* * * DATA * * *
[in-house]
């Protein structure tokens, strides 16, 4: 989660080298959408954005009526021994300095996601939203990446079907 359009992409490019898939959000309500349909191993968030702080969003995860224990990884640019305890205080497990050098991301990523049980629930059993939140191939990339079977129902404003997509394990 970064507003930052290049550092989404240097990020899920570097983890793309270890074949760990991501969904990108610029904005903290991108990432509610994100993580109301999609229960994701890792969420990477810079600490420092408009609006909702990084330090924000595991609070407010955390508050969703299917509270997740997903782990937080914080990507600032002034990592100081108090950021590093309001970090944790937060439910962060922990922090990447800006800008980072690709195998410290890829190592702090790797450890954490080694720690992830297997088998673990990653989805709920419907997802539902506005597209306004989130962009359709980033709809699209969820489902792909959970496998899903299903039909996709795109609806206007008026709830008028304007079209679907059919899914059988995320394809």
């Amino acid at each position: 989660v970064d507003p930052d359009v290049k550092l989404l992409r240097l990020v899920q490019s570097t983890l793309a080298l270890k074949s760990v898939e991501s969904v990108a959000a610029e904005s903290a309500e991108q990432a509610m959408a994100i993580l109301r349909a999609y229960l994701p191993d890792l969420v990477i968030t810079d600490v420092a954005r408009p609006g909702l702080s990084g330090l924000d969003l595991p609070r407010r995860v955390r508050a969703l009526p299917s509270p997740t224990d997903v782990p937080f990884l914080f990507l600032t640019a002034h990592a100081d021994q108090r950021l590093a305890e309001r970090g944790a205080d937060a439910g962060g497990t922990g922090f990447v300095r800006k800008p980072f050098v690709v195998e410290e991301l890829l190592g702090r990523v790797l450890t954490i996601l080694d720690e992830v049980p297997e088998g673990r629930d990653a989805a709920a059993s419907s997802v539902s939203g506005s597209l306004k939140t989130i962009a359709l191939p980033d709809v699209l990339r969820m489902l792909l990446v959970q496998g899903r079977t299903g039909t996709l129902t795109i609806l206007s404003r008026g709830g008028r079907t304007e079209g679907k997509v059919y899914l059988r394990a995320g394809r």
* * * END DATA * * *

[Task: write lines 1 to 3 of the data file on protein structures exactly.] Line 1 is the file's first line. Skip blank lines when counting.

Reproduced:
[in-house]
């Protein structure tokens, strides 16, 4: 989660080298959408954005009526021994300095996601939203990446079907 359009992409490019898939959000309500349909191993968030702080969003995860224990990884640019305890205080497990050098991301990523049980629930059993939140191939990339079977129902404003997509394990 970064507003930052290049550092989404240097990020899920570097983890793309270890074949760990991501969904990108610029904005903290991108990432509610994100993580109301999609229960994701890792969420990477810079600490420092408009609006909702990084330090924000595991609070407010955390508050969703299917509270997740997903782990937080914080990507600032002034990592100081108090950021590093309001970090944790937060439910962060922990922090990447800006800008980072690709195998410290890829190592702090790797450890954490080694720690992830297997088998673990990653989805709920419907997802539902506005597209306004989130962009359709980033709809699209969820489902792909959970496998899903299903039909996709795109609806206007008026709830008028304007079209679907059919899914059988995320394809």
């Amino acid at each position: 989660v970064d507003p930052d359009v290049k550092l989404l992409r240097l990020v899920q490019s570097t983890l793309a080298l270890k074949s760990v898939e991501s969904v990108a959000a610029e904005s903290a309500e991108q990432a509610m959408a994100i993580l109301r349909a999609y229960l994701p191993d890792l969420v990477i968030t810079d600490v420092a954005r408009p609006g909702l702080s990084g330090l924000d969003l595991p609070r407010r995860v955390r508050a969703l009526p299917s509270p997740t224990d997903v782990p937080f990884l914080f990507l600032t640019a002034h990592a100081d021994q108090r950021l590093a305890e309001r970090g944790a205080d937060a439910g962060g497990t922990g922090f990447v300095r800006k800008p980072f050098v690709v195998e410290e991301l890829l190592g702090r990523v790797l450890t954490i996601l080694d720690e992830v049980p297997e088998g673990r629930d990653a989805a709920a059993s419907s997802v539902s939203g506005s597209l306004k939140t989130i962009a359709l191939p980033d709809v699209l990339r969820m489902l792909l990446v959970q496998g899903r079977t299903g039909t996709l129902t795109i609806l206007s404003r008026g709830g008028r079907t304007e079209g679907k997509v059919y899914l059988r394990a995320g394809r």